Lombardi Time

by Don Yaeger

As the NFL Playoffs continue to take us further from the regular season routine and closer to Super Bowl dreams, I can’t help but tap into my appreciation for the iconic figure who won the very first Super Bowl in NFL history.  Back in January of 1967, Green Bay Packers head coach Vince Lombardi captured the trophy (which would eventually bear his name) in a 35-10 victory over the Kansas City Chiefs.  The endless wit and wisdom he displayed over the course of his career fueled my desire to learn more about the man who is, arguably, the league’s Greatest coach.  His quotes were memorable to say the least.

“If you aren’t fired with enthusiasm, then you will be fired with enthusiasm,” is one of the nuggets that always brings a smile to my face.  That line alone encourages me to approach my daily life—both at work and at home–with passion.

When it comes to the green and gold, there’s no shortage of football passion.  The current Packers are flirting with winning their fifth Super Bowl title in franchise history, and their star players have become household names with TV commercials and product endorsement deals.  But no matter the popularity of fan favorites like Aaron Rodgers, Clay Matthews, or Greg Jennings, historic Lambeau Field will always spark stories of Coach Lombardi ahead of anyone else.  In fact, the philosophy of the Hall of Fame coach is part of the very structure of the stadium–literally.

This past summer, the franchise christened the Vince Lombardi clock tower on the north side of Lambeau Field.  But as reporter Michelle Tafoya pointed out in a recent game broadcast, the Packers set the time on the clock tower ahead 15 minutes.

“We felt it was a unique and fitting tribute to Coach Lombardi,” said Packers President and CEO Mark Murphy.

While it went unnoticed to many outside of the franchise, true “Cheese Heads”  appreciated the constant reminder of Coach Lombardi.  You see, from 1959-1967 the Packers went by “Lombardi Time,” wherein the legendary coach demanded all players and staff members to show up 15 minutes early for everything.  To him, punctuality poured the foundation for Greatness.

“I remember we had a rookie show up seven minutes early and Coach Lombardi said to him ‘You are eight minutes late’,” remembered Murphy.

Lombardi placed such value on time that players were disciplined if they were tardy.  At the time, Lombardi’s level of authority allowed him to distinguish himself from his peers.  It’s a philosophy that has been adopted by current coaching Greats, like Tom Coughlin, who has won two Super Bowl titles with the New York Giants.  (Although I should note that Coughlin only demanded his players to arrive five minutes prior to scheduled events, meetings and practices.)

As fan after fan enters the Green Bay stadium, they either acknowledge the constant tribute to Coach Lombardi, or they arrive at their seats ahead of schedule—sometimes, they do both.  It’s amazing how the Packers have managed to honor their history by allowing it to tick-tock so visibly in front of their organization.

The lesson here is in the habit:  The Great leaders develop a discipline for achieving success.  Just as Lombardi placed a high value on time, we must find a discipline for Greatness and then make it an emphasis in our daily, weekly, monthly routines.  A simple change in how you manage your time can help you clock in with top results.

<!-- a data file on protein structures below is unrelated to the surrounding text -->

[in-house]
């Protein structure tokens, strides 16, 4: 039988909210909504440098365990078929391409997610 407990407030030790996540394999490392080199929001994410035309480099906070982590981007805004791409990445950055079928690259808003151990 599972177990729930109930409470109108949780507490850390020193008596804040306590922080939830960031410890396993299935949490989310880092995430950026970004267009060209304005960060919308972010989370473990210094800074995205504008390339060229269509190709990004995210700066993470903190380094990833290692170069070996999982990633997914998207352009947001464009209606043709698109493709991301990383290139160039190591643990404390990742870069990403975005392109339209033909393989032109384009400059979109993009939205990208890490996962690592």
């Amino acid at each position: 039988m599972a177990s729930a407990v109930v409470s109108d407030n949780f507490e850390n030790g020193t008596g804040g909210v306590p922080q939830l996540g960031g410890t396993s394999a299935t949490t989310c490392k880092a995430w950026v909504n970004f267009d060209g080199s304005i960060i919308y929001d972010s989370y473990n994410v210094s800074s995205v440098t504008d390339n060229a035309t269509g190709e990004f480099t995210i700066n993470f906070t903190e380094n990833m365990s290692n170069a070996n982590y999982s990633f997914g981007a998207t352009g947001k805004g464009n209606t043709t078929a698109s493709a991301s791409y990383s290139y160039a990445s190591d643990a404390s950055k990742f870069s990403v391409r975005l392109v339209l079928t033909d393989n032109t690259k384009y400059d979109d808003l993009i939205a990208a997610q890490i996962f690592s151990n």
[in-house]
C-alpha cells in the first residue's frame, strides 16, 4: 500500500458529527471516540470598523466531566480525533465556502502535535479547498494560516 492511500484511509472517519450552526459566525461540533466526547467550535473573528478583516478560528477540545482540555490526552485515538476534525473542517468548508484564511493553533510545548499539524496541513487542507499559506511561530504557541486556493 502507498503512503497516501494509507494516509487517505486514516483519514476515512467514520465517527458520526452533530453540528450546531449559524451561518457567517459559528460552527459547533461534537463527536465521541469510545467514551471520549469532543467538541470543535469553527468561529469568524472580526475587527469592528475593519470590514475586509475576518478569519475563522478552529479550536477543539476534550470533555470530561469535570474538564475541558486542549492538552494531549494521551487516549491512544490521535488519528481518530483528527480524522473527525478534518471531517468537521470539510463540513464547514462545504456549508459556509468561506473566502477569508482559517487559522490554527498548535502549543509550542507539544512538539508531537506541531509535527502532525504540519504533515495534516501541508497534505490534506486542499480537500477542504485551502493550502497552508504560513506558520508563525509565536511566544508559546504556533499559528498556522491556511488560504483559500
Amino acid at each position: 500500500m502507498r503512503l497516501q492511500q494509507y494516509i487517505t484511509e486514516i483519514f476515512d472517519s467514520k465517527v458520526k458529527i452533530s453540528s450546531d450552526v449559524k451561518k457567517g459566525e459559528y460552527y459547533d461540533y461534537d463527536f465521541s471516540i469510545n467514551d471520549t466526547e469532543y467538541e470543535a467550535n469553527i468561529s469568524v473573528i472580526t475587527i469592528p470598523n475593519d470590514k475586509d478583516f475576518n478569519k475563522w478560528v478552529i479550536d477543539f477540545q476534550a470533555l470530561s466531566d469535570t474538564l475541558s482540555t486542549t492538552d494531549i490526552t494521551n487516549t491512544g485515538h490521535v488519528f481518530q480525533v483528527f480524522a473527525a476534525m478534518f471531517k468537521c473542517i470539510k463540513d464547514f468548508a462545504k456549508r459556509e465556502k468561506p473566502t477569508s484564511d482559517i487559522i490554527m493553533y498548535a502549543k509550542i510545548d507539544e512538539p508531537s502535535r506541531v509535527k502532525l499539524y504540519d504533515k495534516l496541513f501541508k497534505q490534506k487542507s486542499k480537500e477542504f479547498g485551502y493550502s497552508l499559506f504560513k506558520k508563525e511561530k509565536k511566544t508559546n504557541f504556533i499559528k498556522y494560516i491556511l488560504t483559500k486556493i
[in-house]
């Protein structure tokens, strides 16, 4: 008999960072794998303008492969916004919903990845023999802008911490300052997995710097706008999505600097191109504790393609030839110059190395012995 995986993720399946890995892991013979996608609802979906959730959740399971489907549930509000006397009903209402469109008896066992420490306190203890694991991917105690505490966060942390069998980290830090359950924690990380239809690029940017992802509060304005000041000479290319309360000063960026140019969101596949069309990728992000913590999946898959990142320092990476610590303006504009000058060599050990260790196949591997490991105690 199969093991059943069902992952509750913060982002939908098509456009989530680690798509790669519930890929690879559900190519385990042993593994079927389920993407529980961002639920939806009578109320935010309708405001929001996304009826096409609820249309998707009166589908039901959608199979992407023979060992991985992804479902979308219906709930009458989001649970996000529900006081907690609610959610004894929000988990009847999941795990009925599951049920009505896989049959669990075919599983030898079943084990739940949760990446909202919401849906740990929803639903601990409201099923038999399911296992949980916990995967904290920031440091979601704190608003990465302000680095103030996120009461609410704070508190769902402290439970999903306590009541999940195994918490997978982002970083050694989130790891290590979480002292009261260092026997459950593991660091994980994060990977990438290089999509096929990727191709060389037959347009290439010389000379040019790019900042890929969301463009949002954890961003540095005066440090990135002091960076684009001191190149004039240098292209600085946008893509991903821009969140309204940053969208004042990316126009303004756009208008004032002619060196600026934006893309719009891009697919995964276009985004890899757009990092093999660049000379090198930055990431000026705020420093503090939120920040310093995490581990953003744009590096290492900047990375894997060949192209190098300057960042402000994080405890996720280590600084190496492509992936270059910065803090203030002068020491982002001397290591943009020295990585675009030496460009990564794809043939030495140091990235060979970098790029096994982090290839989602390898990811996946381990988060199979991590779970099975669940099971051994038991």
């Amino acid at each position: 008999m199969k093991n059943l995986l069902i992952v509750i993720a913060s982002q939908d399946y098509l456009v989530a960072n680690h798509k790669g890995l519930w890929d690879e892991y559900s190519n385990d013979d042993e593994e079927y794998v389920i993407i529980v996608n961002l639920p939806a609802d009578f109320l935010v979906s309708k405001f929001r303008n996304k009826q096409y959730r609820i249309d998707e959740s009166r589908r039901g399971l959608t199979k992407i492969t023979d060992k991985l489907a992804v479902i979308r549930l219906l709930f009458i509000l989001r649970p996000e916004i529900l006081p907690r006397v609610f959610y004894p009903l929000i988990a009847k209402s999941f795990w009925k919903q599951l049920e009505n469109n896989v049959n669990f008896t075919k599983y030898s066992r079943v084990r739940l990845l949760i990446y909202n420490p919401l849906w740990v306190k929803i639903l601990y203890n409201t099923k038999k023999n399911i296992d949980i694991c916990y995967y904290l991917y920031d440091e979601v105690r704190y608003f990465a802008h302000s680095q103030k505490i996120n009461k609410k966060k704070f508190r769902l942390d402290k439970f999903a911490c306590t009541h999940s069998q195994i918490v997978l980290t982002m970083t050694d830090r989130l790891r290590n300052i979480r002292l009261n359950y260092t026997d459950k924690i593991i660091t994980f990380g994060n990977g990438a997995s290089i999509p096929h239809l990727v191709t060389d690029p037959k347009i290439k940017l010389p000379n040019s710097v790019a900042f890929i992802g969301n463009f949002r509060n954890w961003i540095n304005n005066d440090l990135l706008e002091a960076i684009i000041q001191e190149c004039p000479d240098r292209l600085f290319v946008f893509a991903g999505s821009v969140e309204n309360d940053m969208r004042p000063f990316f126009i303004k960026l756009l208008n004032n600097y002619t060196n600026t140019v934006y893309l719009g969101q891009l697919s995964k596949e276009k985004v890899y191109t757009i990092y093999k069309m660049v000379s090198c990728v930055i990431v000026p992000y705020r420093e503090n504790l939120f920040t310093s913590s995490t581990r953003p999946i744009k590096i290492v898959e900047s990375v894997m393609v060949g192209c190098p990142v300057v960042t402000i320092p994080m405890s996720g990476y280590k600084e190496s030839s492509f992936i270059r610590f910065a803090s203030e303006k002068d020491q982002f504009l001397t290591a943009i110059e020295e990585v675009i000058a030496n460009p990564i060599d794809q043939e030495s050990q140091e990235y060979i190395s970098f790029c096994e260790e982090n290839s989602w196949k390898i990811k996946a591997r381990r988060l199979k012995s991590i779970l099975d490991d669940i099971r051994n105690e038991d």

Do you have any clock tower-like habits that effect your organization?  Have you ever seen a leader with a habit like Lombardi’s 15-minute rule?  What pattern can you develop or adopt today that could—in time—make you Great?

Be Perfect on EVERY Play

by Don Yaeger

Decisions are the frequent fabric of our daily design.  Studies show the average person makes at least five decisions per minute.  Given the ideal goal is eight hours of sleep each night–although since becoming a father to young Will and Maddie, that appears  to be more fantasy than a realistic goal– the average person is awake for 16 hours.  By those parameters, the average person makes 4,800 decisions daily.  But even that total seems severely underestimated.

In sports and in business, the greatest leaders are those who make the best decisions in the most crucial of situations.  They are the ones who focus their energy on turning tough decisions into winning decisions.

The University of Alabama head football coach Nick Saban incorporates that philosophy and uses it as nourishment… Literally.  Saban is so intent on saving his energy and attention for the major decisions, that he eats the same lunch meal each day in order to take one of his 4,800 decisions, literally, “off his plate.”

“A salad of iceberg lettuce and cherry tomatoes topped with turkey slices and fat-free Honey Dijon dressing” means that he doesn’t have to take time away from his day to study a menu and decide on lunch.  Instead he can add that time to the laundry list of NCAA items a national champion head coach has to handle.

But the lesson on Saban doesn’t end there.  In a recent ESPN interview the Crimson Tide coach talked about his demanding style, the expectations he puts on his players, and his team’s chances of winning this year’s national title.

“You coach against perfection, not your opponent and you’ll find you win quite a few,” was the response from Saban that quickly caught my attention.

Legendary UCLA basketball coach– and my mentor– John Wooden used a similar motto 40 years ago.  “Don’t focus on your opponent.  Focus instead on what you are capable of doing,” was one of Wooden’s many golden lessons.

Both coaches built teams of great respect and success.  Both believed that perfection should be the demand at all times.  Both believed that success didn’t begin with simply trying to beat everyone else, but rather in trying to be so well-prepared that the opposition didn’t stand a chance.